Objective: To evaluate changes in dermal characteristics with subdermal fat grafting of cutaneous scars.
Design: Prospective cohort.
Methods: Fourteen patients with various scar types were treated with subdermal fat grafting over 30 months. Dermal elasticity, vascularity, pigmentation, patient perception and satisfaction, and observer assessment of scar characteristics were evaluated preoperatively and 1 year after treatment with validated objective and subjective measures.
Results: Significant improvements were observed in dermal elasticity, patient and observer perception of scar thickness, patient perception of stiffness, and observer perception of relief and pliability (P < 0.05). A trend toward significance was seen in observer assessment of height as evaluated by the Vancouver Scar Scale (P < 0.1). No significant differences were seen in quantitatively and qualitatively measured vascularity and pigmentation (P > 0.1). No significant difference in pain, pruritus, and irregularity were reported (P > 0.1).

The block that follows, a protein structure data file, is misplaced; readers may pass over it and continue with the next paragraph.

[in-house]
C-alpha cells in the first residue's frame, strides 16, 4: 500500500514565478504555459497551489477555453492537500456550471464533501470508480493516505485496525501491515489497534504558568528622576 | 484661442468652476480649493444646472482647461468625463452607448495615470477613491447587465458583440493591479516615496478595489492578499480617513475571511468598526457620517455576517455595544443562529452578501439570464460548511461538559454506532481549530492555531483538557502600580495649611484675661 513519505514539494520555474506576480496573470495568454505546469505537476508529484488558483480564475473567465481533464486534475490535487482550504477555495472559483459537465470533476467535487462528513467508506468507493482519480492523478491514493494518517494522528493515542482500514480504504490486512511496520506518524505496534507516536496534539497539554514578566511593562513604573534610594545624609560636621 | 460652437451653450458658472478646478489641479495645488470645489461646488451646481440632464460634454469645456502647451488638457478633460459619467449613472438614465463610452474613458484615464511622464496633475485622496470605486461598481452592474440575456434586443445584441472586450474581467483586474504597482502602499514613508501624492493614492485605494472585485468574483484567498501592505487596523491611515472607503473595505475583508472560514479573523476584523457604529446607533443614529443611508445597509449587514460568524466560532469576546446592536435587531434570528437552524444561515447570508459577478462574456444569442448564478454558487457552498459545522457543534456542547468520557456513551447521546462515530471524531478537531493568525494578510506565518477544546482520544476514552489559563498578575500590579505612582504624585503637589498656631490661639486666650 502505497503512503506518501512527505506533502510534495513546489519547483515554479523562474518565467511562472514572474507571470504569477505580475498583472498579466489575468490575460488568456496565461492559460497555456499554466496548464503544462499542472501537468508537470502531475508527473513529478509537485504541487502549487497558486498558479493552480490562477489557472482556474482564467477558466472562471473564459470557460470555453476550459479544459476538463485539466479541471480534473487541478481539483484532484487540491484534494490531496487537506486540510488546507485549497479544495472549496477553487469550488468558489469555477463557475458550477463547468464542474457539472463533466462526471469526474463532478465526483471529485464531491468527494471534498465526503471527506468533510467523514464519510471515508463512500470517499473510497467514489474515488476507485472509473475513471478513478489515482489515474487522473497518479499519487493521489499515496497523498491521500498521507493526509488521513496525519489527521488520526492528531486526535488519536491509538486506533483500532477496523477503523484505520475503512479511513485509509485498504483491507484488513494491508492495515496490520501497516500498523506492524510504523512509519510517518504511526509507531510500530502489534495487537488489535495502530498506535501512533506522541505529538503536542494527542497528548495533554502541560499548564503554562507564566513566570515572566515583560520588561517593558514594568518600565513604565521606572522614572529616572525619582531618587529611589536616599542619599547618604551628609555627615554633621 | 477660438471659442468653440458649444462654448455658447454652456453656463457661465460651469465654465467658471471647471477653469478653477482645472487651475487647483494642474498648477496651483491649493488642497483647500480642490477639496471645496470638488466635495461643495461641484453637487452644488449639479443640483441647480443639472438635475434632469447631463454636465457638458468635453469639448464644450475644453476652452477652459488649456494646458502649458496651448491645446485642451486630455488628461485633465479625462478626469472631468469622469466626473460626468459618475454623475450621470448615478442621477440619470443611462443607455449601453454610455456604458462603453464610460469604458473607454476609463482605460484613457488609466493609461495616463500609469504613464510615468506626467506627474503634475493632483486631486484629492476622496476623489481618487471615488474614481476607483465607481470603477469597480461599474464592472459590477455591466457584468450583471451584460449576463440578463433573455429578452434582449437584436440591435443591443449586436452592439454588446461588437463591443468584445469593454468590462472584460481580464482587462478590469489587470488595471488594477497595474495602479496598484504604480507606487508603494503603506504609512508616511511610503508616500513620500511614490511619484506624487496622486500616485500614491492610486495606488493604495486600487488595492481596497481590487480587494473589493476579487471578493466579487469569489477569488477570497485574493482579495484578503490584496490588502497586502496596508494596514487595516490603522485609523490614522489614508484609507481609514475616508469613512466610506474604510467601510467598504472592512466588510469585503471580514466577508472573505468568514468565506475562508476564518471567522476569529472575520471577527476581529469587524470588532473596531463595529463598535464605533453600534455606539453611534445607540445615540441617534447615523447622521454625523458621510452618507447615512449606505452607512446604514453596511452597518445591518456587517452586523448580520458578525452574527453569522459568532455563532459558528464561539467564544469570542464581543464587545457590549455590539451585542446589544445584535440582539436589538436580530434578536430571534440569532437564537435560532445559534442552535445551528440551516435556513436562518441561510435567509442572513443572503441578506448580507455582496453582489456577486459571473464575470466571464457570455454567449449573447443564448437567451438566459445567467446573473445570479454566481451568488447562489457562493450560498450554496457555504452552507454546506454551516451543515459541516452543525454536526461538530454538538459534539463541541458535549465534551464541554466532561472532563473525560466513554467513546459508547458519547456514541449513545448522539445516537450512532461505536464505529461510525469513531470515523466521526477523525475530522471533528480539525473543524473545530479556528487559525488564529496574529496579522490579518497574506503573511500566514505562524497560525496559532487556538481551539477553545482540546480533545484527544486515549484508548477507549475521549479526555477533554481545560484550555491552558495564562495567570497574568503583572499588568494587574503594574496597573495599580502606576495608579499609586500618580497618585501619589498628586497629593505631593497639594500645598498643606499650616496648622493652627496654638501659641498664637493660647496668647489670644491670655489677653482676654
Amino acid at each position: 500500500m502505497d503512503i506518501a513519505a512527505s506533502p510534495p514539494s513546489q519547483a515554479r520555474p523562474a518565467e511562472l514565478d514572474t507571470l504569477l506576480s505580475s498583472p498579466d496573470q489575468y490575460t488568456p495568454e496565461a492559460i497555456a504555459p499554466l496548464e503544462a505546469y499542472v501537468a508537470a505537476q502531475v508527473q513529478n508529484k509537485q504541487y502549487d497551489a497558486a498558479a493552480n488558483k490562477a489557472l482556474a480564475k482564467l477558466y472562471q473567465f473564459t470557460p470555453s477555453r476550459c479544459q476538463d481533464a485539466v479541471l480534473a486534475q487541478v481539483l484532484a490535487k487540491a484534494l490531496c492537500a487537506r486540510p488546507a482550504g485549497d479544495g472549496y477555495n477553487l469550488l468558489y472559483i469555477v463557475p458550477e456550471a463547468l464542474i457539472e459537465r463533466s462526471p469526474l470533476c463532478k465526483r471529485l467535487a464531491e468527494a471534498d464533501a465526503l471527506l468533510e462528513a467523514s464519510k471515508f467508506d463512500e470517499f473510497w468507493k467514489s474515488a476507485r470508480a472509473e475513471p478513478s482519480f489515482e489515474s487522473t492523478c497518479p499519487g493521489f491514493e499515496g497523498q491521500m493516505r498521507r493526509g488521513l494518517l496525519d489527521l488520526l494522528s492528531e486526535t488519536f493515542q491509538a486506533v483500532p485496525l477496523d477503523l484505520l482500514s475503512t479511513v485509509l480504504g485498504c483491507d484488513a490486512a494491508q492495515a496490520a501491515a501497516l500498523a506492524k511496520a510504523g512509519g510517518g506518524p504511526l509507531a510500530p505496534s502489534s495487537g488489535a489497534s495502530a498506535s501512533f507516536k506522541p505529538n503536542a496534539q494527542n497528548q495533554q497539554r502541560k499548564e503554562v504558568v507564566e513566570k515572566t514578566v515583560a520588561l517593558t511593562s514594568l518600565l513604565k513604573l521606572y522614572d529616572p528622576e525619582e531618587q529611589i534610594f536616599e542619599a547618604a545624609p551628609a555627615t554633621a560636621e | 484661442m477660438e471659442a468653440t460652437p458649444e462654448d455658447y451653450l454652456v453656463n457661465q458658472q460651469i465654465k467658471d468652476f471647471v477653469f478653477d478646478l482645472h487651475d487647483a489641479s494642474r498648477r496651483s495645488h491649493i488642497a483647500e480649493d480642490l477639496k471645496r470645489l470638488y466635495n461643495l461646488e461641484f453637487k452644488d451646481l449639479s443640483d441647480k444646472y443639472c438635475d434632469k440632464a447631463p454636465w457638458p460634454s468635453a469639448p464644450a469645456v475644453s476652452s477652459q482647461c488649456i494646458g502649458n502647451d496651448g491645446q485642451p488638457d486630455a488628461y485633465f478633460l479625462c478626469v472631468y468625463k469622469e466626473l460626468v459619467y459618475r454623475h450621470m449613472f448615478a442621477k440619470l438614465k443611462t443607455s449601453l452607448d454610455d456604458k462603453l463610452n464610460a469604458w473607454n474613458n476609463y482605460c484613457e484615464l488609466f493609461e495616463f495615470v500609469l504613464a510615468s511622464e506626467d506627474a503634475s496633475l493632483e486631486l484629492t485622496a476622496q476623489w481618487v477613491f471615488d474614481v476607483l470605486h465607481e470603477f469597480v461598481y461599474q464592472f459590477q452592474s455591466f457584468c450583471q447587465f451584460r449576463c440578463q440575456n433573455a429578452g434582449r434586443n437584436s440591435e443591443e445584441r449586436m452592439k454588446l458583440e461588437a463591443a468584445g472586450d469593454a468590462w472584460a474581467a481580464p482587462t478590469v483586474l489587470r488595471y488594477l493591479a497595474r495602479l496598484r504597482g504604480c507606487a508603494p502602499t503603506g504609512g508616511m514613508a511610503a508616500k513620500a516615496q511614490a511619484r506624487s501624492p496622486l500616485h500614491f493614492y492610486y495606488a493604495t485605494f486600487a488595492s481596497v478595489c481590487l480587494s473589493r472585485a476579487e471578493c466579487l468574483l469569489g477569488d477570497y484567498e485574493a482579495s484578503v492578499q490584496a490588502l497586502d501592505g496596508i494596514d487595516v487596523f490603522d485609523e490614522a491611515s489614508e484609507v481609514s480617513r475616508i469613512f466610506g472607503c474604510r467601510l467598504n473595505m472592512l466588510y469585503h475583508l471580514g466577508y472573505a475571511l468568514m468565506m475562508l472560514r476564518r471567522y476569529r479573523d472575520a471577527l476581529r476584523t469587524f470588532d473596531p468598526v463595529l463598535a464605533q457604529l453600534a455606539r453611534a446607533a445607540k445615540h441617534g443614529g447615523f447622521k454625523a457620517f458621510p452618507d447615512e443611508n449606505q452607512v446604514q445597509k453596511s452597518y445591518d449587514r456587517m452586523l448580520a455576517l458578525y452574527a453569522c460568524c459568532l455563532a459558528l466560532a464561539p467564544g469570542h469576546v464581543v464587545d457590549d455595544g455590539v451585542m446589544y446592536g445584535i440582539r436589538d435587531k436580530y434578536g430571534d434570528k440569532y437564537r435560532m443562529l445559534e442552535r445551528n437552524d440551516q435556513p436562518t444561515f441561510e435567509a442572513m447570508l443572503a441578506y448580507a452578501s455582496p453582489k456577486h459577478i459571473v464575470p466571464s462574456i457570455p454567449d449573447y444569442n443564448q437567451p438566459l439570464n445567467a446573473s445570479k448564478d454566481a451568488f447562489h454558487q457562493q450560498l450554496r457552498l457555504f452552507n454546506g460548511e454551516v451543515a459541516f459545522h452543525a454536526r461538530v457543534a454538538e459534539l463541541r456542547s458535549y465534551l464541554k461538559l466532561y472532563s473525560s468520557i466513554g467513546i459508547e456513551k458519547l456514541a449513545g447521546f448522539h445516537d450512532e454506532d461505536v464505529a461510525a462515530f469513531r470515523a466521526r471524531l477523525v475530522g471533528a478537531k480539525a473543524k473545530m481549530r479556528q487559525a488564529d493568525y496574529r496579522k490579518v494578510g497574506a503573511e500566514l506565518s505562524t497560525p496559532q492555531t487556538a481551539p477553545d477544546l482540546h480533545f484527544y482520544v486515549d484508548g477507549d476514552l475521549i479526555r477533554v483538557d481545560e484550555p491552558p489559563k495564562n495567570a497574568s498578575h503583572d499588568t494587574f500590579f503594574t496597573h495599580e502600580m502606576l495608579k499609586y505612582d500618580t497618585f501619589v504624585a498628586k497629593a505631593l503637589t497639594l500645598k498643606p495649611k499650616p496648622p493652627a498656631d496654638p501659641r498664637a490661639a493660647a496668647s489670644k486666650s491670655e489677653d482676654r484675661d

Conclusion: Although fat grafting represents a subdermal process, it appears to improve certain quantitative and qualitative dermal characteristics. Fat grafting does not appear to affect skin color, vascularity, or patient symptoms.